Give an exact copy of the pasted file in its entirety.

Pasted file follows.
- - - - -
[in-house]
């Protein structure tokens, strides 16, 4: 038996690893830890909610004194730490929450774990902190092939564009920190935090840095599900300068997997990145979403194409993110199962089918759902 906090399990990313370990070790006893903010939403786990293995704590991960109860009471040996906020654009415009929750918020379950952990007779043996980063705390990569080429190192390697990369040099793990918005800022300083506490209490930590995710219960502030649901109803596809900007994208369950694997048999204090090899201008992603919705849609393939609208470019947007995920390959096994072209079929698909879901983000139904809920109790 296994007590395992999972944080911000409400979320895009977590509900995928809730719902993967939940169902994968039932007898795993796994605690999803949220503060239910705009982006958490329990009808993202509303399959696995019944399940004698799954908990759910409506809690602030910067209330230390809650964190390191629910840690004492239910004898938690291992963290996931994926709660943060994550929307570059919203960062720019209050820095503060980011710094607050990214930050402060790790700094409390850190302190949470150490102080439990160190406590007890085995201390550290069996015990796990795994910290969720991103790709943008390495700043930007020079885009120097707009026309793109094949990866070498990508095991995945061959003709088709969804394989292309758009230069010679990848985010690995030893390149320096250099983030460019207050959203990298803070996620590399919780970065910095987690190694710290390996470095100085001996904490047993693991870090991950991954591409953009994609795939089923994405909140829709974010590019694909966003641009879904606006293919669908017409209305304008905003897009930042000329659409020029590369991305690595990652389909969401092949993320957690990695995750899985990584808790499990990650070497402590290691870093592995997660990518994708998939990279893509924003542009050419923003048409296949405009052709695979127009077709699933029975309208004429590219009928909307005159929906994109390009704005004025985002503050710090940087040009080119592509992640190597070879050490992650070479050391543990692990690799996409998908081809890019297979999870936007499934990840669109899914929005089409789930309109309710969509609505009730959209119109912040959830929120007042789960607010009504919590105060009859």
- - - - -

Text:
[in-house]
């Protein structure tokens, strides 16, 4: 038996690893830890909610004194730490929450774990902190092939564009920190935090840095599900300068997997990145979403194409993110199962089918759902 906090399990990313370990070790006893903010939403786990293995704590991960109860009471040996906020654009415009929750918020379950952990007779043996980063705390990569080429190192390697990369040099793990918005800022300083506490209490930590995710219960502030649901109803596809900007994208369950694997048999204090090899201008992603919705849609393939609208470019947007995920390959096994072209079929698909879901983000139904809920109790 296994007590395992999972944080911000409400979320895009977590509900995928809730719902993967939940169902994968039932007898795993796994605690999803949220503060239910705009982006958490329990009808993202509303399959696995019944399940004698799954908990759910409506809690602030910067209330230390809650964190390191629910840690004492239910004898938690291992963290996931994926709660943060994550929307570059919203960062720019209050820095503060980011710094607050990214930050402060790790700094409390850190302190949470150490102080439990160190406590007890085995201390550290069996015990796990795994910290969720991103790709943008390495700043930007020079885009120097707009026309793109094949990866070498990508095991995945061959003709088709969804394989292309758009230069010679990848985010690995030893390149320096250099983030460019207050959203990298803070996620590399919780970065910095987690190694710290390996470095100085001996904490047993693991870090991950991954591409953009994609795939089923994405909140829709974010590019694909966003641009879904606006293919669908017409209305304008905003897009930042000329659409020029590369991305690595990652389909969401092949993320957690990695995750899985990584808790499990990650070497402590290691870093592995997660990518994708998939990279893509924003542009050419923003048409296949405009052709695979127009077709699933029975309208004429590219009928909307005159929906994109390009704005004025985002503050710090940087040009080119592509992640190597070879050490992650070479050391543990692990690799996409998908081809890019297979999870936007499934990840669109899914929005089409789930309109309710969509609505009730959209119109912040959830929120007042789960607010009504919590105060009859």